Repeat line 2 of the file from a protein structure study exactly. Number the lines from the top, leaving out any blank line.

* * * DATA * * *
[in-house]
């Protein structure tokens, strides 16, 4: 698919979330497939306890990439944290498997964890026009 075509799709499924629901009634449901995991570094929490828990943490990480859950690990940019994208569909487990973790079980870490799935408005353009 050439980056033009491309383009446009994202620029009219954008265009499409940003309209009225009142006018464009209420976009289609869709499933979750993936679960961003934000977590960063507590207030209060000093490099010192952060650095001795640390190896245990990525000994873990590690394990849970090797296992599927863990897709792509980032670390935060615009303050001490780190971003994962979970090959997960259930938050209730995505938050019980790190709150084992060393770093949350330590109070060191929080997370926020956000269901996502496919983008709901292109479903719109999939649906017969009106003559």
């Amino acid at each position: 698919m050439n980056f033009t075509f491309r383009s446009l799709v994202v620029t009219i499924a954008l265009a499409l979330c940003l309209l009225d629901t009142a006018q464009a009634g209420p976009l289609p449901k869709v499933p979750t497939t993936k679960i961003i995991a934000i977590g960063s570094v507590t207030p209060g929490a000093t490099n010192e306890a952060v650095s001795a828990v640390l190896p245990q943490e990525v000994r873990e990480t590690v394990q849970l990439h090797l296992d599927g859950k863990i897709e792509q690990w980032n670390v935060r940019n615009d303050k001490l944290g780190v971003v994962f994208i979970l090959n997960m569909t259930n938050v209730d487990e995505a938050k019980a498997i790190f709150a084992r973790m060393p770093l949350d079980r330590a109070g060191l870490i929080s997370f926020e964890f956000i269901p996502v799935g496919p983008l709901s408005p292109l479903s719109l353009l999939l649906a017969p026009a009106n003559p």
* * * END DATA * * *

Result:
């Protein structure tokens, strides 16, 4: 698919979330497939306890990439944290498997964890026009 075509799709499924629901009634449901995991570094929490828990943490990480859950690990940019994208569909487990973790079980870490799935408005353009 050439980056033009491309383009446009994202620029009219954008265009499409940003309209009225009142006018464009209420976009289609869709499933979750993936679960961003934000977590960063507590207030209060000093490099010192952060650095001795640390190896245990990525000994873990590690394990849970090797296992599927863990897709792509980032670390935060615009303050001490780190971003994962979970090959997960259930938050209730995505938050019980790190709150084992060393770093949350330590109070060191929080997370926020956000269901996502496919983008709901292109479903719109999939649906017969009106003559």